Censor.NET reports citing Bloomberg.
Anatoly Anisimov is still wistful about the cow barn he'd planned to build. With the latest Swedish milking machines, it would have cut his costs and boosted by 40 percent the size of the herd at the state-owned farm that he runs outside Moscow. Anisimov, 50, has put his plans on hold as he digs in for what could be Russia's longest recession in almost two decades. "Nothing good awaits us next year either," he says.
For the moment, the Kremlin has been dialing back the tensions in Ukraine, which could lead to an easing of the sanctions imposed by the U.S. and Europe over the crisis there. Russian officials say the economy has hit bottom; business executives are unpersuaded. Capital investment declined six percent in the first eight months of this year. Many companies have cash - corporate profits are up 38 percent this year, boosted mainly by the drop in the ruble - they just aren't ready to spend it.
"Businessmen and ordinary people have formed strong negative expectations," says former Finance Minister Alexei Kudrin, compounding the impact of sanctions and the plunge in oil prices. "That induces capital outflows and leads to greater economic contraction."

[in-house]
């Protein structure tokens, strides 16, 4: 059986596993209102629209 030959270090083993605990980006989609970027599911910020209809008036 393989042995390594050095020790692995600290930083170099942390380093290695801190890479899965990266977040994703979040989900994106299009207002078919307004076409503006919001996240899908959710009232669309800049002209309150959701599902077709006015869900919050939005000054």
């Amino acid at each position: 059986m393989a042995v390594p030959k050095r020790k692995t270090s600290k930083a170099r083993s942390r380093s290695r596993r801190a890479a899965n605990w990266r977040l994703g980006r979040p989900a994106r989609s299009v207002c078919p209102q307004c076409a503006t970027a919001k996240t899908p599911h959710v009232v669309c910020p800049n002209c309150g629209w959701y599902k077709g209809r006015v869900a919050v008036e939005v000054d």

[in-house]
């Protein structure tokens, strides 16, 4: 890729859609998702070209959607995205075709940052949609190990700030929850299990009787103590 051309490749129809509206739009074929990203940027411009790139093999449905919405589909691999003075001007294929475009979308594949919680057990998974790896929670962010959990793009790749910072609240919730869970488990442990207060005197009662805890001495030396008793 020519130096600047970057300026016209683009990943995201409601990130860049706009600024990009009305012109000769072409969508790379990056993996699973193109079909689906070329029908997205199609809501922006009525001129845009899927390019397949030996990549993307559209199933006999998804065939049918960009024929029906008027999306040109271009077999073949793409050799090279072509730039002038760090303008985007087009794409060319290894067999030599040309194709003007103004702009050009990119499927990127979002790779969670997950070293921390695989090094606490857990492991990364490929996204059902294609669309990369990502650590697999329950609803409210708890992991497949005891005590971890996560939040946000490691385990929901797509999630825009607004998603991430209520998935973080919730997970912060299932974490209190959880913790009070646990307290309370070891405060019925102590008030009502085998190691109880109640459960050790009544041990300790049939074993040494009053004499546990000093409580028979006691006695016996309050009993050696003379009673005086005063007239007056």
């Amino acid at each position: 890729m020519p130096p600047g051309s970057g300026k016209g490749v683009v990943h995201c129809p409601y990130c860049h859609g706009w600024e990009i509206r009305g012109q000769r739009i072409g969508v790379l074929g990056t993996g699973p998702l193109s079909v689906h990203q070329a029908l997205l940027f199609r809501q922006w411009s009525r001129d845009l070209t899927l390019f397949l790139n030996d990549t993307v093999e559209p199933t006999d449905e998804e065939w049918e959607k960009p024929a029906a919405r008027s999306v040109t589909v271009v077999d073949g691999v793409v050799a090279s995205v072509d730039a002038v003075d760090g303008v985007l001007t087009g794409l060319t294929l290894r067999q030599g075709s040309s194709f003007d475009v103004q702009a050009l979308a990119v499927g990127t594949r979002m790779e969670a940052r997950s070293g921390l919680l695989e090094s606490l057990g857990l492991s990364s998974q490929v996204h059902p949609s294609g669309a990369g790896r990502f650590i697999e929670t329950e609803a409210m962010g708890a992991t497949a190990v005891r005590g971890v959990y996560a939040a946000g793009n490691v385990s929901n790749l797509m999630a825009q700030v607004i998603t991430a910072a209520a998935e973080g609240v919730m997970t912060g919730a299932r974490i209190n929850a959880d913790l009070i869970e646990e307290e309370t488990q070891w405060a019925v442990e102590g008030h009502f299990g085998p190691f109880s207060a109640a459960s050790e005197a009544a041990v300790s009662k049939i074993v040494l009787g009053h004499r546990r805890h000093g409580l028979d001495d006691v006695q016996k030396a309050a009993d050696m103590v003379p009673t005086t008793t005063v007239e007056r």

Even if the economy recovers in the next few years, growth will be so slow that Russia's share of world output will still shrink to the lowest level since the collapse of the Soviet Union, erasing the gains of President Vladimir Putin's 15-year rule, he says.
Already, budget pressures forced the government to cut or delay parts of the 20-trillion-ruble military modernization that Putin has made a top priority in his drive to rebuild Russia's global might. Russia bounced back fast from the previous two recessions, returning to growth within 18 months. This time, even the central bank's official forecast expects the contraction to continue into next year, making this the longest recession since the one that followed the demise of the Soviet Union, and recovery is expected to be tepid once it begins.
"This crisis is a bad one because it's going to last a long time," says Sergei Kolesnikov, president of Tekhnonikol, a mid-sized maker of construction materials. He halted plans to build a new insulation factory, reflecting a 15 percent decline this year in domestic sales as builders slashed spending. Exports have increased thanks to the drop in the ruble, which has made his products cheaper in foreign markets, he says. Still, he's not optimistic. "It's like running into the wind uphill in the dark," he says. "It wears you out."
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